Is market timing a smart investment strategy?

Published September 3, 2020

Long version:

You may have heard that timing is everything. And in many walks of life, that may be true – but not necessarily when it comes to investing.

To understand why this is so, let’s look at three common mistakes investors make:

  • Selling investments and moving to cash when stocks are predicted to drop – If you follow the financial news on cable TV or the internet, you’re eventually bound to discover some “experts” who are predicting imminent, huge drops in the stock market. And on rare occasions, they may be right – but often they’re not. And if you were to sell some of your stocks or stock-based investments based on a prediction and move the money to cash or a cash equivalent, you could miss out on possible future growth opportunities if the predictor was wrong. And the investments you sold still could have played a valuable part in your portfolio balance.
  • Selling underperforming assets in favor of strong performers – As an investor, it can be tempting to unload an investment for one of those “hot” ones you read about that may have topped one list or another. Yet there’s no guarantee that investment will stay on top the next year, or even perform particularly well. Conversely, your own underperformers of today could be next year’s leaders.
  • Waiting for today’s risk or uncertainty to disappear before investing – Investing always involves risk and uncertainty. Instead of waiting for the perfect time to invest, you’re better off building a portfolio based on your goals, risk tolerance and time horizon.

All these mistakes are examples of a risky investment strategy: trying to “time” the market. If you try to be a market timer, not only will you end up questioning your buy/sell decisions, but you also might lose sight of why you bought certain investments in the first place. Specifically, you might own stocks or mutual funds because they are appropriate for your portfolio and your risk tolerance, and they can help you make progress toward your long-term financial goals. And these attributes don’t automatically disappear when the value of these stocks or funds has dropped, so you could end up selling investments that could still be doing you some good many years into the future.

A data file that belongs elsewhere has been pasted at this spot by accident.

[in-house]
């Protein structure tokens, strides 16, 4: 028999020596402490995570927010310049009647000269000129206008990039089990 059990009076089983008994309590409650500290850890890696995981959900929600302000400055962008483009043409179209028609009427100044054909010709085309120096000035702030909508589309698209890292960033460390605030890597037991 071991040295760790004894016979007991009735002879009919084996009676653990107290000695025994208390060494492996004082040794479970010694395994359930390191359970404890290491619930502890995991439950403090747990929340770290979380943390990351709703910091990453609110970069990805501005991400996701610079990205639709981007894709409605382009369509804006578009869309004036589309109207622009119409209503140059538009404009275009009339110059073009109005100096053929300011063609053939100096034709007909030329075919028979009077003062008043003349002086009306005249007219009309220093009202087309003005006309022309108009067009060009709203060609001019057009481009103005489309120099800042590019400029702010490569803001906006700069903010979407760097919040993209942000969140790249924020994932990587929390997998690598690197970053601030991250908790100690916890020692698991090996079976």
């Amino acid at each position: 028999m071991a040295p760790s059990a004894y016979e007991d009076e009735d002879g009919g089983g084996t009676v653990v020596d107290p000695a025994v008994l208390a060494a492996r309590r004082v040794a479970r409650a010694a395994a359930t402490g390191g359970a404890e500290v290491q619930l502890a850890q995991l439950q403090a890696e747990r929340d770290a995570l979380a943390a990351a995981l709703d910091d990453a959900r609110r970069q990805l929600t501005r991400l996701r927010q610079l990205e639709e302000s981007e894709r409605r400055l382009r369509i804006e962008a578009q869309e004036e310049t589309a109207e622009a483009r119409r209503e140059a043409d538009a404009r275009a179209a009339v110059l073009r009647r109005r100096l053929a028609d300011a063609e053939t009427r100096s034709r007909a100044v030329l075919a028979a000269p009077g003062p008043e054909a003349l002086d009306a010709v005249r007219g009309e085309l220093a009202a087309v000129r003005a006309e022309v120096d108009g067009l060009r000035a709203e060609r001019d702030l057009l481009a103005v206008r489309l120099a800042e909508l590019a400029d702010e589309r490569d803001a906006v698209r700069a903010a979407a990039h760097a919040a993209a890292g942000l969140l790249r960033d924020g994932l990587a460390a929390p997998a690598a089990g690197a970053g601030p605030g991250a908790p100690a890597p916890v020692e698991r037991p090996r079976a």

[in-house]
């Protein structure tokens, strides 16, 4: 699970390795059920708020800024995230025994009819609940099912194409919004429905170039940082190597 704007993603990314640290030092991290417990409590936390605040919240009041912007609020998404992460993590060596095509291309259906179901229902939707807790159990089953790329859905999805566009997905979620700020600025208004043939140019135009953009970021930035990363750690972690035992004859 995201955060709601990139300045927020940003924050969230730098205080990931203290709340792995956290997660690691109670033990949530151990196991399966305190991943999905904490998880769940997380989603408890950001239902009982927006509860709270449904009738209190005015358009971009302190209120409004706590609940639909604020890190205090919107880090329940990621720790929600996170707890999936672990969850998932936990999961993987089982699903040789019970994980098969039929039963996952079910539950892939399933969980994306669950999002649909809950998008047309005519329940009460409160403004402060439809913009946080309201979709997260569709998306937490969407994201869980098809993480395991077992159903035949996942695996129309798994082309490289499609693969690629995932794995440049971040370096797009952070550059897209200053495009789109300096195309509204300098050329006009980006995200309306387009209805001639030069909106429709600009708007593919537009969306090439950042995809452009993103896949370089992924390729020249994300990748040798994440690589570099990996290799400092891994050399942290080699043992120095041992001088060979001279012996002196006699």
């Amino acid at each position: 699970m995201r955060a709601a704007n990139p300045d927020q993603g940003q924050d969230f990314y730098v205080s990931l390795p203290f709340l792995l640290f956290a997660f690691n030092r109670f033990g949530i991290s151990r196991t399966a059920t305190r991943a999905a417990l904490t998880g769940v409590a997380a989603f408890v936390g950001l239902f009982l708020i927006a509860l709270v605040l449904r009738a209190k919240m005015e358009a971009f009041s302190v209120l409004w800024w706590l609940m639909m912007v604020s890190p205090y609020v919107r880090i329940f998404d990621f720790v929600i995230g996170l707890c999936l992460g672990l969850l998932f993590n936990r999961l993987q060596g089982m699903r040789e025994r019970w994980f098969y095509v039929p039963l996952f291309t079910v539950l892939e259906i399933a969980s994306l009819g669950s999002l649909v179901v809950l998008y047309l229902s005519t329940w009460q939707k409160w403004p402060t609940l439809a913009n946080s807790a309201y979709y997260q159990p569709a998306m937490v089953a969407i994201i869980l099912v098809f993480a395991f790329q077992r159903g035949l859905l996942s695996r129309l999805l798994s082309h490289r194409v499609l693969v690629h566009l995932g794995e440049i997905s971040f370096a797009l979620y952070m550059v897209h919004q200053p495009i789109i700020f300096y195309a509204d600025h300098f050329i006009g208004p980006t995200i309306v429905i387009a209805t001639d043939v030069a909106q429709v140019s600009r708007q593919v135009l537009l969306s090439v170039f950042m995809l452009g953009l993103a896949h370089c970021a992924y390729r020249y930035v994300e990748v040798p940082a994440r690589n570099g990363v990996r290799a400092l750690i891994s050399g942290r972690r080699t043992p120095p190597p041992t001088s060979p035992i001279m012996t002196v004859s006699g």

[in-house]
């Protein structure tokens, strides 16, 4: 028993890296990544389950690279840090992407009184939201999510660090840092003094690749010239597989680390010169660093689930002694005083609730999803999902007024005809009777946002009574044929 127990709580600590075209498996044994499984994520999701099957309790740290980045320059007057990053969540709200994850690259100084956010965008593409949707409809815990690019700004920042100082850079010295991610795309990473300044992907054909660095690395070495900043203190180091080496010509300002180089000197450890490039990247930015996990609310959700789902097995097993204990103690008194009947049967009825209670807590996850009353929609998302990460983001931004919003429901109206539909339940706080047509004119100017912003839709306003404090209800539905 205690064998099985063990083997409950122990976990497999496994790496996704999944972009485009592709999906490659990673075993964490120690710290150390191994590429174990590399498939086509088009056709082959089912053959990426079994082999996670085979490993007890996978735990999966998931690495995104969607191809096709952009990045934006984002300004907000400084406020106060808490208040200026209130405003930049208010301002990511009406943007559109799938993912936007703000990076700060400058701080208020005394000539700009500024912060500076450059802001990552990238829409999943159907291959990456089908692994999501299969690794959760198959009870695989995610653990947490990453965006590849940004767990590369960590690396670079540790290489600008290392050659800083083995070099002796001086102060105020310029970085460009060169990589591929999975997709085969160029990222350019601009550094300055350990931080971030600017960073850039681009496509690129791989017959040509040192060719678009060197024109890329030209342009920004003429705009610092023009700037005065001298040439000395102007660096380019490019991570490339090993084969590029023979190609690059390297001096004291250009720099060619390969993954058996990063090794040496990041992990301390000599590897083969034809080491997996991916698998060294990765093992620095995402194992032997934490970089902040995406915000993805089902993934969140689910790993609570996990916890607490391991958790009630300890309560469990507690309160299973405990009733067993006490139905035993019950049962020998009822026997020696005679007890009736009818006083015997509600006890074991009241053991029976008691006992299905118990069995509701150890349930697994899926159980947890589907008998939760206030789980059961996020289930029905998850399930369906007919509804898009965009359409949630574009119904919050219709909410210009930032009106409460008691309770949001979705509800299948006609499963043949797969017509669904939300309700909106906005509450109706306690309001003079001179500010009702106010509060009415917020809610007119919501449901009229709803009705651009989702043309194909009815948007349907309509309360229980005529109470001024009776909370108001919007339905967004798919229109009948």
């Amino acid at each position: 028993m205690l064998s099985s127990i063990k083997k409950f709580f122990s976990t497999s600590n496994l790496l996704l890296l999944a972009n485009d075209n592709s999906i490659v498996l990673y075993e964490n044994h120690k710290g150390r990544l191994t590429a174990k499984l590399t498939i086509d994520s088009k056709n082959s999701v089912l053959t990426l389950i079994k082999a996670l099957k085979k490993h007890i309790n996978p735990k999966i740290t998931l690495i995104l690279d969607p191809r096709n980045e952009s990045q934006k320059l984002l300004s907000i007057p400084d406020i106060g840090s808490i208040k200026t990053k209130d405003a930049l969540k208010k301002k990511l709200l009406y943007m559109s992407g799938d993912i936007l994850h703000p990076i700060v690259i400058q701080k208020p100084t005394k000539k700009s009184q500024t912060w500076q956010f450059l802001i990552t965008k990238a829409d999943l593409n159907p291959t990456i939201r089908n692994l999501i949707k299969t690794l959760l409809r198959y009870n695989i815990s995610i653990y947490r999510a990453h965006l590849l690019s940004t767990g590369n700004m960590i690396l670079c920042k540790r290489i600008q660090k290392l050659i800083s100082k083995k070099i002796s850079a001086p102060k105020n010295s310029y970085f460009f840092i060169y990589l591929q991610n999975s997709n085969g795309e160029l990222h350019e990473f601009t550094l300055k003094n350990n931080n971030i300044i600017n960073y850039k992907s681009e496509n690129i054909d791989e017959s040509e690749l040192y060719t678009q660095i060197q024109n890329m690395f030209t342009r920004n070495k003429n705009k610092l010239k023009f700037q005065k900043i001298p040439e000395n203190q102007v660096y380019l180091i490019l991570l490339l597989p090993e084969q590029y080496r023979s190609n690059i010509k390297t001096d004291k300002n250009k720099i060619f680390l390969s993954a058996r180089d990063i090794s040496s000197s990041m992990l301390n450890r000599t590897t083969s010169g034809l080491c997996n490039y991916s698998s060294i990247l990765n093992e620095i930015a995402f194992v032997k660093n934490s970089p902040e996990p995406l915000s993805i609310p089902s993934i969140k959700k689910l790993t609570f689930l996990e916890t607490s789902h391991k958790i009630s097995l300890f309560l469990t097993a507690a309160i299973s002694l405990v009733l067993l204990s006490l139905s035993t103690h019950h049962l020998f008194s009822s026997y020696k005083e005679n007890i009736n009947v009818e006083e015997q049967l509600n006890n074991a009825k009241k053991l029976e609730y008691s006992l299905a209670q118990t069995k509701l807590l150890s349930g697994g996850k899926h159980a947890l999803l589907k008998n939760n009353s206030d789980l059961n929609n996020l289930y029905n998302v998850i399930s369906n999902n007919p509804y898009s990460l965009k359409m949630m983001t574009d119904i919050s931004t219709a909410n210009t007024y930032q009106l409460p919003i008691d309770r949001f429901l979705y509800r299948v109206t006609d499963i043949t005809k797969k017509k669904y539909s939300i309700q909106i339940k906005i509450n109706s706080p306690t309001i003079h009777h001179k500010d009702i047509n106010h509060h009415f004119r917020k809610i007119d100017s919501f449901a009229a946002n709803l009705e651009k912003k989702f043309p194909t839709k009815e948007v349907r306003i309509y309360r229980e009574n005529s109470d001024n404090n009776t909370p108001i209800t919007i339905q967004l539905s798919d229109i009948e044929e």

While trying to time the market is a difficult investment strategy even for the professionals, it doesn’t mean you can never take advantage of falling prices. In fact, you can use periodic dips in the market to buy quality assets at more attractive prices. Suppose, for example, that you invested the same amount of money every month into the same investments. One month, your money could buy more shares when the price of the investment is down – meaning you’re automatically a savvy enough investor to take advantage of price drops. While your money will buy fewer shares when the price of the investment is up, your overall investment holdings will benefit from the increase in price.

Buying low and selling high sounds like a thrilling way to invest. But in the long run, you’re better off by following a consistent investment strategy and taking a long-term perspective. It’s time in the market, rather than timing the market, that helps keep portfolio returns moving in the right direction over time.

This article was written by Edward Jones for use by your local Edward Jones financial advisor.

Number of words:  540

Short /Radio version:

In some walks of life, timing is everything – but not necessarily when it comes to investing.

In fact, when pursuing a risky market timing strategy, investors may make a few key mistakes:

First, they sell investments based on a prediction that prices will drop. But if the prediction is wrong, these investors may miss out on a market rally.

Second, market timers sell underperforming investments in favor of those that are currently doing well. But today’s “losers” could be tomorrow’s “winners.”

Finally, some people wait for uncertainty to disappear before they invest. But there will always be uncertainty and risk in the financial markets, so if you followed this strategy, you’d never invest.

You don’t have to time the market to take advantage of price movements. For example, if you invest the same amount each month into the same investments, you’ll buy more shares when the price is down and fewer shares when the price rises.

In the long run, it’s time in the market, rather than timing the market, that can lead to success.

This is (FA’s NAME), your Edward Jones financial advisor at (Branch address or phone #).

Member SIPC


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